FOSTER v. SIX FLAGS GREAT ADVENTURE LLC et al
MEMORANDUM OPINION filed. Signed by Judge Mary L. Cooper on 7/14/2015. (eaj)
NOT FOR PUBLICATION
UNITED STATES DISTRICT COURT
DISTRICT OF NEW JERSEY
SIX FLAGS GREAT ADVENTURE LLC, :
CIVIL ACTION NO. 15-2535 (MLC)
MARK FOSTER brought this action on April 6, 2015, against the defendants:
(1) Six Flags Great Adventure LLC (“SFGA”); and (2) John Does 1–10 (“Doe
Defendants”), who are SFGA security guards. (See dkt. 1.) The Court ordered Mark
Foster to show cause why claims asserted pursuant to: (1) 25 C.F.R. § 11.404 and 42
U.S.C. § 1983 should not be dismissed with prejudice; and (2) state law should not be
dismissed without prejudice. (See dkt. 5.) The Court assumes that the parties are familiar
with the issues set forth in the Order to Show Cause and will not repeat them here.
SFGA’S COUNSEL asserts that this Court — even if lacking subject-matter
jurisdiction under 28 U.S.C. § 1331 — possesses subject-matter jurisdiction under 28
U.S.C. § 1332 (“Section 1332”) because Mark Foster is a New York citizen, SFGA is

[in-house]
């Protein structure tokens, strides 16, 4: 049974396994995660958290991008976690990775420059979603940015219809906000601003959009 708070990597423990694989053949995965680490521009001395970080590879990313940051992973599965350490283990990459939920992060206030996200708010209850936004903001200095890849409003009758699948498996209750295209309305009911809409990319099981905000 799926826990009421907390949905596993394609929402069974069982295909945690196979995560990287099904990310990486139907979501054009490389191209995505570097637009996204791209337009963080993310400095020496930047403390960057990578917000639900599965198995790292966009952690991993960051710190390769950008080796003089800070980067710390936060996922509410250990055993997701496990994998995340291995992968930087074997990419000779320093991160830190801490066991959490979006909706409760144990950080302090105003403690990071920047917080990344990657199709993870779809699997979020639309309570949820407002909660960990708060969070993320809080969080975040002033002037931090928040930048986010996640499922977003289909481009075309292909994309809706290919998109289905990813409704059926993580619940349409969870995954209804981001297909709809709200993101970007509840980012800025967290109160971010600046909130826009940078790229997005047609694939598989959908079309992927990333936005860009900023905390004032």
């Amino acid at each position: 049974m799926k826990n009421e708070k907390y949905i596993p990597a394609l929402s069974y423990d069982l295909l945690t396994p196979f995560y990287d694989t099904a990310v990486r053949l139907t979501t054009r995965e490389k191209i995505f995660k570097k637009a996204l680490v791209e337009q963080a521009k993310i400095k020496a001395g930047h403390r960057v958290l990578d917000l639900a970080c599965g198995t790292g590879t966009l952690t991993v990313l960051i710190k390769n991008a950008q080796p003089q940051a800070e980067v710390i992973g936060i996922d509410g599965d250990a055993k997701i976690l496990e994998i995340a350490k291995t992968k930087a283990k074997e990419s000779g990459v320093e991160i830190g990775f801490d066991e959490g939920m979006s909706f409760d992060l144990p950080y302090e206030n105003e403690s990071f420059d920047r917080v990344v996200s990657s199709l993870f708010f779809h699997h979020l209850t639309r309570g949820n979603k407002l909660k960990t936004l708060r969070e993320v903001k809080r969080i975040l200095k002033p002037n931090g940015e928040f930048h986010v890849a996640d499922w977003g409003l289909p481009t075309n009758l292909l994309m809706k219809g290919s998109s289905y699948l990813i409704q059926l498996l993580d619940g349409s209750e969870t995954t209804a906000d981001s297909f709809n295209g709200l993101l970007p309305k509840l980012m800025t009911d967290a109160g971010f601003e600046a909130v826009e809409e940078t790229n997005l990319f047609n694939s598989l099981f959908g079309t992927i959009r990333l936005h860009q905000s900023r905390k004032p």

deemed to be a citizen of Delaware and Texas, and:
It is clear from [Mark Foster’s] Complaint that the “John Doe” defendants
named therein are security guard[s] employed by [SFGA]. While I do not
state the precise residences or citizenships of individuals by name of the
“John Doe” defendant security guards suggested as parties in [Mark Foster’s]
Complaint herein because I respectfully submit that it would be inappropriate
for me to do so, I do hereby affirm that ALL of [SFGA’s] security personnel
who were involved with [Mark Foster] and the alleged incident at issue
herein are residents and citizens of the State of New Jersey. I hereby further
affirm that I have verified with my client that [SFGA] has NO security
guards or other security personnel who are residents or citizens of ANY State
other than New Jersey.
(Dkt. 6 at 2 (sentence numbers deleted).)
MARK FOSTER “concede[s] and withdraw[s] claims under: 1) subject matter
jurisdiction via 42 USC 1983; 2) false imprisonment via 25 CFR Section 11.404”, and
“assert[s] diversity jurisdiction under [Section 1332].” (See dkt. 9 at 1.)
THIS COURT will assume that there is subject-matter jurisdiction under Section
1332, unless discovery shows otherwise concerning the Doe Defendants. Cf. Abels v.